4 Steps to Keep Your Small Business Open After a Disaster

Even for small business owners in the Northeast that have recovered from Superstorm Sandy, the storm taught an important lesson: Be prepared. We’ve learned from Sandy and so many other recent disasters that no area is immune from nature’s fury.

In addition to the billions of dollars a big storm can cost in rebuilding expenses, their economic impact also lies in lost workdays for small businesses. Even if your physical building remains functional, an extended power outage can mean days without profit, and even send customers and clients elsewhere.

To prepare your business for a disaster, take the following steps:
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How to Finance Your Business in an Emergency

While big business may have access to bank lines of credit and even government bailouts, small businesses usually don’t have the same financing resources. When an emergency strikes and you need cash, you need to understand how to finance your business through a rough period.

Emergencies may include major equipment failures, serious cash flow shortages due to customer defaults, unexpected lawsuits, tax liabilities, or a myriad of other situations. Regardless of the cause, you need to find cash fast to rectify any situation that threatens the stability of your business. Following are some creative methods to get financing quickly.
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5 Emergencies That Business Owners Should Prepare For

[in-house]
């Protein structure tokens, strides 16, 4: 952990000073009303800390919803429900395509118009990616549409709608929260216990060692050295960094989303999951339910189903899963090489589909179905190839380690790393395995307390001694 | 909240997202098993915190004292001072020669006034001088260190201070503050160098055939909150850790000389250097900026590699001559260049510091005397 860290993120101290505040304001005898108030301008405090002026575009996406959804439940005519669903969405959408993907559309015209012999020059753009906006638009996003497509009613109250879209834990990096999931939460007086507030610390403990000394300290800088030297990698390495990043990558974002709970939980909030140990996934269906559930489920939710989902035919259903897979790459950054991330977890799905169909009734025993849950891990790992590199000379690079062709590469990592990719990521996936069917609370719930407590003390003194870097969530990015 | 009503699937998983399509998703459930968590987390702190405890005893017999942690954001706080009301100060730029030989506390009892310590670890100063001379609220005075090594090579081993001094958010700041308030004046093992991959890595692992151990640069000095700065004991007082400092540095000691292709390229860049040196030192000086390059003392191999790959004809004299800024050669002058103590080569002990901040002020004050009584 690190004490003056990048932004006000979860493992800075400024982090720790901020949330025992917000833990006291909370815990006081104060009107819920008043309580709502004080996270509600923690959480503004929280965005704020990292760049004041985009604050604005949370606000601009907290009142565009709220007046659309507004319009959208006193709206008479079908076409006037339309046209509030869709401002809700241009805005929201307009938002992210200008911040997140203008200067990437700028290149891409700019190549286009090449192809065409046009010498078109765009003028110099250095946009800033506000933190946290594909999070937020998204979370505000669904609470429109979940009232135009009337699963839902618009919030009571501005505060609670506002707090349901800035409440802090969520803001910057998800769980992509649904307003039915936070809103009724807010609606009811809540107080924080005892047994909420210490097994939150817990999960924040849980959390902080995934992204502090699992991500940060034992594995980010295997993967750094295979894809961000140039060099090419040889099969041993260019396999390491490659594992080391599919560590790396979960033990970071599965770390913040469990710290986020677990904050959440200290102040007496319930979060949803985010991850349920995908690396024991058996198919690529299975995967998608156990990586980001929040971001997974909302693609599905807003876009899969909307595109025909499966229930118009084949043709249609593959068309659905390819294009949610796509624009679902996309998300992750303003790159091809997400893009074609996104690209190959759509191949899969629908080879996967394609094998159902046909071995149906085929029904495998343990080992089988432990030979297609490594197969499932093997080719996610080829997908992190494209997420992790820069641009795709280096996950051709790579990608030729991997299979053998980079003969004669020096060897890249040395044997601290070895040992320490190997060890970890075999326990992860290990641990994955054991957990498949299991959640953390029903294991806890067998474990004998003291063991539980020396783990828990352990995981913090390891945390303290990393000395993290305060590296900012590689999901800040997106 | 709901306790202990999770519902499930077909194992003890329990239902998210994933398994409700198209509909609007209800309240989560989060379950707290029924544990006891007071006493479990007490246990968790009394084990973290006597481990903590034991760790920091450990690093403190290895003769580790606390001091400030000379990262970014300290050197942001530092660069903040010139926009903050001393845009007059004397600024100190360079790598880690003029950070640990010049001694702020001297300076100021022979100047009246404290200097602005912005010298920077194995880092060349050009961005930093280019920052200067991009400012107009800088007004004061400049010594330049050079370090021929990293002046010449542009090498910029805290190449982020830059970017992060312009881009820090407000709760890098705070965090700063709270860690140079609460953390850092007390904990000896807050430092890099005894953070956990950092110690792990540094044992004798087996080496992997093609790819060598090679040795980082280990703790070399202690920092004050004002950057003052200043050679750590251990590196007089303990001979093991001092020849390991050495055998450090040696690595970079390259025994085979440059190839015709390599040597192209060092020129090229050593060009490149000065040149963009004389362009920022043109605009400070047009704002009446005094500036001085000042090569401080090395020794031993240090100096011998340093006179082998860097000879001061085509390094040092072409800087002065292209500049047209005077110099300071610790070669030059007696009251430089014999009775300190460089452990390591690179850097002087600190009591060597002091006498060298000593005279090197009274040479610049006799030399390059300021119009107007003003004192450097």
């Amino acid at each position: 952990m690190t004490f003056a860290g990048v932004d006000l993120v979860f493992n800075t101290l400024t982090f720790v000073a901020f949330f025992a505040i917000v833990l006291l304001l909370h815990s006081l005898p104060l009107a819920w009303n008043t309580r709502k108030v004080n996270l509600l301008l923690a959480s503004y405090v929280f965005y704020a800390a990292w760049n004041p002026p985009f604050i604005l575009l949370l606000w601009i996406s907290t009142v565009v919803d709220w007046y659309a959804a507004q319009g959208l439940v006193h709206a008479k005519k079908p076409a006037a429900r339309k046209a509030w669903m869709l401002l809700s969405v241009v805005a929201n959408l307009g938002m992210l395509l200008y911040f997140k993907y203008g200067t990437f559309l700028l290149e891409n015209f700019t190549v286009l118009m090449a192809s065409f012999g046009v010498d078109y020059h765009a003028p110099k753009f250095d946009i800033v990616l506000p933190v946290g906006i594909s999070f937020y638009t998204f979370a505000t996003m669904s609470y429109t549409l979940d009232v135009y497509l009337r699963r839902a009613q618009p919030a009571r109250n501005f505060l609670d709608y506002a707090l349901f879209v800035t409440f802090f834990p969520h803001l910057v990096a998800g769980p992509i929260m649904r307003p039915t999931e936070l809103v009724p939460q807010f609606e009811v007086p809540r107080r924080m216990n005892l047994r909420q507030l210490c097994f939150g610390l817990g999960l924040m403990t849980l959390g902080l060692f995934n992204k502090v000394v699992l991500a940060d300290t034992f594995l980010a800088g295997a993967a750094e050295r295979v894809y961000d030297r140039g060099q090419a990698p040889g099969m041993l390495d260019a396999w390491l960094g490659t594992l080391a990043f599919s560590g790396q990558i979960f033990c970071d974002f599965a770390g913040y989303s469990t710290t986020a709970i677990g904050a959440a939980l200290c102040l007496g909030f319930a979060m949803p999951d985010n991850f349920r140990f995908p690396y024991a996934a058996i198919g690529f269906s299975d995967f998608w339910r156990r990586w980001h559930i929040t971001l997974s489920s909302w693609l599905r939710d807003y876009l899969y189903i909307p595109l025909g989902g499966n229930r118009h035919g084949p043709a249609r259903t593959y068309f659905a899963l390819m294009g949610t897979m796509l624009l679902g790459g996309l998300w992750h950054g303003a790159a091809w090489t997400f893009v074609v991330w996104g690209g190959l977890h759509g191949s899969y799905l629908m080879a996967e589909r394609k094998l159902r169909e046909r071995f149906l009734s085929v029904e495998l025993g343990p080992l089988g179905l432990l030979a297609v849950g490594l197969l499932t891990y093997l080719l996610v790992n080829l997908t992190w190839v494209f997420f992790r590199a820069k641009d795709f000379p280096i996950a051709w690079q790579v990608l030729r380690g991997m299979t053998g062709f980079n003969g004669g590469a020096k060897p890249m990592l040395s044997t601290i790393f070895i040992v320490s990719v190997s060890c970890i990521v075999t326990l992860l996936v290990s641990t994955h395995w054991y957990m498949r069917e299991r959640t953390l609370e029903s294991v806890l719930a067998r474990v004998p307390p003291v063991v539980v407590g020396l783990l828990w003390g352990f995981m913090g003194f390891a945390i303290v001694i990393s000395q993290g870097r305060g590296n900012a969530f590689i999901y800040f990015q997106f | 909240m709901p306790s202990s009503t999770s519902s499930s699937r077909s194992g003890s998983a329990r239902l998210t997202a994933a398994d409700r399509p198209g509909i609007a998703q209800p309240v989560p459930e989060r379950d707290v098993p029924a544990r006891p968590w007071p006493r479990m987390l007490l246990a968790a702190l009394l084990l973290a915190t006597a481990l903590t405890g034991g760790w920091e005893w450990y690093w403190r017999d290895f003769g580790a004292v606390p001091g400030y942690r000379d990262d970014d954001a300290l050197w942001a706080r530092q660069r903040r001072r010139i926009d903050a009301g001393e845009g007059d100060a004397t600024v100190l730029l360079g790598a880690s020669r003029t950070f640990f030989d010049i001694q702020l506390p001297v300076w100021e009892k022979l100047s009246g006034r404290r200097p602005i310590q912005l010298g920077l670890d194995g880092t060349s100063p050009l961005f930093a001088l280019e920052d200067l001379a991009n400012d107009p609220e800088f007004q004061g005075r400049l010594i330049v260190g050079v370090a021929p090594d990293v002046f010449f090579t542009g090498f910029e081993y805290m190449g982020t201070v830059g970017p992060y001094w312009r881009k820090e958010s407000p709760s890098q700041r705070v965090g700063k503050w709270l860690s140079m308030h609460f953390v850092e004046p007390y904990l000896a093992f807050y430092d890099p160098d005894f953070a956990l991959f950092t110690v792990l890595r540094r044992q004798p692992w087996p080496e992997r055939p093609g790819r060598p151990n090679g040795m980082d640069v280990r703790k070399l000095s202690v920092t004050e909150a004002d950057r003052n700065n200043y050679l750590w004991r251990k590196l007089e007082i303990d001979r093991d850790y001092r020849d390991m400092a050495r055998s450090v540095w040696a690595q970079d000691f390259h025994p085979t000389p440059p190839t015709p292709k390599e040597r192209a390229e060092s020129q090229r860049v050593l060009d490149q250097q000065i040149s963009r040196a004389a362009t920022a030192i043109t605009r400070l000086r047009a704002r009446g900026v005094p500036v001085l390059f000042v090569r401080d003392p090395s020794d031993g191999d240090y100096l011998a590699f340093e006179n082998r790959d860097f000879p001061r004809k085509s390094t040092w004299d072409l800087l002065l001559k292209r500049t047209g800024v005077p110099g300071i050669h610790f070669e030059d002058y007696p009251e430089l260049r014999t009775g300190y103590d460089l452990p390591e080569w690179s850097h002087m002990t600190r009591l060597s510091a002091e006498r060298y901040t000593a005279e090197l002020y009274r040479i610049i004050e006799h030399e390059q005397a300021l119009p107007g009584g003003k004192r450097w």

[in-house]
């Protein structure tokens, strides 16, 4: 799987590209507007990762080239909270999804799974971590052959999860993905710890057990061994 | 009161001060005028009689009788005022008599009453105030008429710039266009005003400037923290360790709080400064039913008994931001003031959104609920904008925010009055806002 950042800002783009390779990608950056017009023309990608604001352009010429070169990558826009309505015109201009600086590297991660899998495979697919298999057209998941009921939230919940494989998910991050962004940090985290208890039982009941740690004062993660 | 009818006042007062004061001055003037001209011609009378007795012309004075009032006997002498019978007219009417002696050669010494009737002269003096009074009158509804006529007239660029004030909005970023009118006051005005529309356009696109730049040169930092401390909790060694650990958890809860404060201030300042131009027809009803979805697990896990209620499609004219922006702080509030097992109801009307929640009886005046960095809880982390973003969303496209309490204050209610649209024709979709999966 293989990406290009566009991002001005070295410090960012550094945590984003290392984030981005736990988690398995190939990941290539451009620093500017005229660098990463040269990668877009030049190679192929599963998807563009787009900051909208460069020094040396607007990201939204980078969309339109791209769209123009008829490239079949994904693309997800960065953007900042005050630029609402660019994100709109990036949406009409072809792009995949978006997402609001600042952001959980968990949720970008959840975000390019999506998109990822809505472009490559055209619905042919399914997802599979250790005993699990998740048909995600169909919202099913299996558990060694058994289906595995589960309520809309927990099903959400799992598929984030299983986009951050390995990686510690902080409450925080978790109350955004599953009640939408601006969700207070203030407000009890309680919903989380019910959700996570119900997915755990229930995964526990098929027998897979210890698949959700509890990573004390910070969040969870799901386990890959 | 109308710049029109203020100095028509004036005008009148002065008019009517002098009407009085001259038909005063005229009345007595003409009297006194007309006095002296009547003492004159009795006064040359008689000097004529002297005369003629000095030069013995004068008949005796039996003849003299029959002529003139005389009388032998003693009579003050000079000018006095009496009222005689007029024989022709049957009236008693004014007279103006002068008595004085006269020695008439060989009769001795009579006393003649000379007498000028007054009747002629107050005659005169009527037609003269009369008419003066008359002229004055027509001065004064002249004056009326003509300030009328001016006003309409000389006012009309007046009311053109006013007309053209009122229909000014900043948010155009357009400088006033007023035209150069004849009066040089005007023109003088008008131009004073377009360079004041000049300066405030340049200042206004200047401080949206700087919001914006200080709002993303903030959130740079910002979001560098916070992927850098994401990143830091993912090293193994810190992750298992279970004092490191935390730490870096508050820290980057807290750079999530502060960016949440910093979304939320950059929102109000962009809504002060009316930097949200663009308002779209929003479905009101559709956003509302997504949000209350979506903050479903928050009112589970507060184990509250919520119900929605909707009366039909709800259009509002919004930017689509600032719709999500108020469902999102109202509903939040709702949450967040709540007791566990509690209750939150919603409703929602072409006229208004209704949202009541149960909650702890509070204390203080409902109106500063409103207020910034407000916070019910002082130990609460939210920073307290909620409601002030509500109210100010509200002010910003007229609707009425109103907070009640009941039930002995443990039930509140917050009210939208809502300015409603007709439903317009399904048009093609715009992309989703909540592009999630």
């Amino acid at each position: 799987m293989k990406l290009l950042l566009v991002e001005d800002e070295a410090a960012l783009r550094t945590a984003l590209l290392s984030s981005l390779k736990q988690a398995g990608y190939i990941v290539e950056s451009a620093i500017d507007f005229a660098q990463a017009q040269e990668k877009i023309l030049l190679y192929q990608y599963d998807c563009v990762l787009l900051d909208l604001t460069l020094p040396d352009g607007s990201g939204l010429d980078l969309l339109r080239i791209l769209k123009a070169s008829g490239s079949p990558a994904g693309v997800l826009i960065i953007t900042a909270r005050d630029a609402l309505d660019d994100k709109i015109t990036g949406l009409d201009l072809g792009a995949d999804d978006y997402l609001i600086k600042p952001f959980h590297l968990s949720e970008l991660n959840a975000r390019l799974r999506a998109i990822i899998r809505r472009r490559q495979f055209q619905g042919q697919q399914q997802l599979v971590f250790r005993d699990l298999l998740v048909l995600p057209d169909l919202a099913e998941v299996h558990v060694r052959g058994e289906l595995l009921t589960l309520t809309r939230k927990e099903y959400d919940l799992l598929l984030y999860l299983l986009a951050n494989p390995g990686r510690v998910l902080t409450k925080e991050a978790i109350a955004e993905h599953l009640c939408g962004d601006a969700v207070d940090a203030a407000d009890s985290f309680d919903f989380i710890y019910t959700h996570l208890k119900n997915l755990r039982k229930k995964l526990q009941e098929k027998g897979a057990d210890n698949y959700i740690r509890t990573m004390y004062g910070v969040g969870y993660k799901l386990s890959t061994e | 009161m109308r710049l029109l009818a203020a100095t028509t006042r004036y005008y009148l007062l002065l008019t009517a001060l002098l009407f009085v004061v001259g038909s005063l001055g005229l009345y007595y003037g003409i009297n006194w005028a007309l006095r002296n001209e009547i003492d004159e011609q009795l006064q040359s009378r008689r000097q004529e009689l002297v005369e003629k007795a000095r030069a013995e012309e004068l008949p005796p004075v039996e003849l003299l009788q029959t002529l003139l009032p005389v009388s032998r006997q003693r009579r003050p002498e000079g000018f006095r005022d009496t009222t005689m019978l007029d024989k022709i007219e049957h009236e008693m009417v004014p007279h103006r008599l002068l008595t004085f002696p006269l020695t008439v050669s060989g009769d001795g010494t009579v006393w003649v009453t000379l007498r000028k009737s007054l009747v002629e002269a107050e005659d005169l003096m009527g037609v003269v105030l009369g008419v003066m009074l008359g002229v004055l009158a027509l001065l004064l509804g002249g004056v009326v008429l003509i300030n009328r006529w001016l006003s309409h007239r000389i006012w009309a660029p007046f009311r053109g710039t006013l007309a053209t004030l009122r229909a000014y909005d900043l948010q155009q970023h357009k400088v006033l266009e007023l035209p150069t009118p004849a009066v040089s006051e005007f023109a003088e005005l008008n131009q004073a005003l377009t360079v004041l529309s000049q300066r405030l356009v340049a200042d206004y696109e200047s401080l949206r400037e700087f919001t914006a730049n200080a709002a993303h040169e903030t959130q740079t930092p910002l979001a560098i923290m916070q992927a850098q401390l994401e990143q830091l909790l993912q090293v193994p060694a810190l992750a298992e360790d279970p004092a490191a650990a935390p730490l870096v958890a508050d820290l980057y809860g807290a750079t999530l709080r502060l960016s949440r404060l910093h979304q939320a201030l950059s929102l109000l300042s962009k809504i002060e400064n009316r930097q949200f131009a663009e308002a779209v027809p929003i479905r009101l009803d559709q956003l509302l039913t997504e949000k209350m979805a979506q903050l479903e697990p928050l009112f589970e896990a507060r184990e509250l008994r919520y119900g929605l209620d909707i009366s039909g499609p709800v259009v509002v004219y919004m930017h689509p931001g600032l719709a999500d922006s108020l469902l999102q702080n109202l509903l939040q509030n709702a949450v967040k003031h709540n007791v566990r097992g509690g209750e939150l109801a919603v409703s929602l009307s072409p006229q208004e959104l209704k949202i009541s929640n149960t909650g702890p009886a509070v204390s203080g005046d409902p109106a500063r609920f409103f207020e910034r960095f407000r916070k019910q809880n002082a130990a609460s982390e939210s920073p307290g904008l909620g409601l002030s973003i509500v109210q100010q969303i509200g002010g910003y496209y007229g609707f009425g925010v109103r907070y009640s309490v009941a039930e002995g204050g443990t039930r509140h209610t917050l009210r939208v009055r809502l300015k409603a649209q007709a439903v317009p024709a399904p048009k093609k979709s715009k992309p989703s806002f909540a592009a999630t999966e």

Owning a business often seems like jumping from one crisis to another, but there’s a difference between putting out fires around your business and actually fighting a fire in your business. Being prepared for the emergencies that will occasionally rise up can mean the difference between succeeding or failing as a business. As a business owner, it is vital to be ready for some of the most common business emergencies, which can range from physical to financial.

Cash Flow Interruption
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6 Facets of Employee Safety Every Office Should Consider

If you haven’t given your company’s safety policies some careful thought lately, you are making a big mistake. Failure to adhere to prevailing workplace safety guidelines subjects you to legal liability that can cause you to incur fines and leaves your employees at risk for accidents and injuries.

Creating and maintaining a workplace safety plan not only helps to protect a business from lawsuits, it fosters an environment where employees feel valued, knowing that their best interest is being looked after. In assessing your workplace safety plan, think carefully about steps to help prevent accidents as well as procedures to deal with an incident after it occurs. Continue reading

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